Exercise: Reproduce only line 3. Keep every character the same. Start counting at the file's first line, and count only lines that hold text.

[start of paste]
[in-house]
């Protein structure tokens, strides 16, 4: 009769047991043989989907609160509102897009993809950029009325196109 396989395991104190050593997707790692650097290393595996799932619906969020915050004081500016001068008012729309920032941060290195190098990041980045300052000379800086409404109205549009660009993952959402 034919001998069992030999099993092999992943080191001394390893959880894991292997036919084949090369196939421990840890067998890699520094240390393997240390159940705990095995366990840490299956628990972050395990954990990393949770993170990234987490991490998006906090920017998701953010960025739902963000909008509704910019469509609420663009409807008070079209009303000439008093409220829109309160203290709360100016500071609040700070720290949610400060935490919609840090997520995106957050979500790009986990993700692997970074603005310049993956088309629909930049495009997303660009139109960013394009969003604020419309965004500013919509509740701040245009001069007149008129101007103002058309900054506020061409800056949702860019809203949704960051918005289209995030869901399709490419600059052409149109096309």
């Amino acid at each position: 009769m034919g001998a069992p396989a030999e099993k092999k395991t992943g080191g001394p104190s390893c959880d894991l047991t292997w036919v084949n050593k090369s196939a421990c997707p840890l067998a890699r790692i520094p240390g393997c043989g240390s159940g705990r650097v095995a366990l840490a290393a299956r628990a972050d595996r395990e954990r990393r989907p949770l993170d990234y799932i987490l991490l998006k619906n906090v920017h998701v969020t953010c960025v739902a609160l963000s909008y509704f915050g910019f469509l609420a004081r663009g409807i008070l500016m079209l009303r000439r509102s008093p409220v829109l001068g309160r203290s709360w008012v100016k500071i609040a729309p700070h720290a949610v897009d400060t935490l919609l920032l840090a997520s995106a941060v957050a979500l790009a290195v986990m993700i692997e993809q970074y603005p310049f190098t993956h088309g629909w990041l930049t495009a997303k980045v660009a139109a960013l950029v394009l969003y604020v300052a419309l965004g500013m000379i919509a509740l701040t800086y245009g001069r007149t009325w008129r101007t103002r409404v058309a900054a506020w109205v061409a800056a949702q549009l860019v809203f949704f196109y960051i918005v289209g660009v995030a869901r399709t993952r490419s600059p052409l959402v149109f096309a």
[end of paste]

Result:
């Amino acid at each position: 009769m034919g001998a069992p396989a030999e099993k092999k395991t992943g080191g001394p104190s390893c959880d894991l047991t292997w036919v084949n050593k090369s196939a421990c997707p840890l067998a890699r790692i520094p240390g393997c043989g240390s159940g705990r650097v095995a366990l840490a290393a299956r628990a972050d595996r395990e954990r990393r989907p949770l993170d990234y799932i987490l991490l998006k619906n906090v920017h998701v969020t953010c960025v739902a609160l963000s909008y509704f915050g910019f469509l609420a004081r663009g409807i008070l500016m079209l009303r000439r509102s008093p409220v829109l001068g309160r203290s709360w008012v100016k500071i609040a729309p700070h720290a949610v897009d400060t935490l919609l920032l840090a997520s995106a941060v957050a979500l790009a290195v986990m993700i692997e993809q970074y603005p310049f190098t993956h088309g629909w990041l930049t495009a997303k980045v660009a139109a960013l950029v394009l969003y604020v300052a419309l965004g500013m000379i919509a509740l701040t800086y245009g001069r007149t009325w008129r101007t103002r409404v058309a900054a506020w109205v061409a800056a949702q549009l860019v809203f949704f196109y960051i918005v289209g660009v995030a869901r399709t993952r490419s600059p052409l959402v149109f096309a």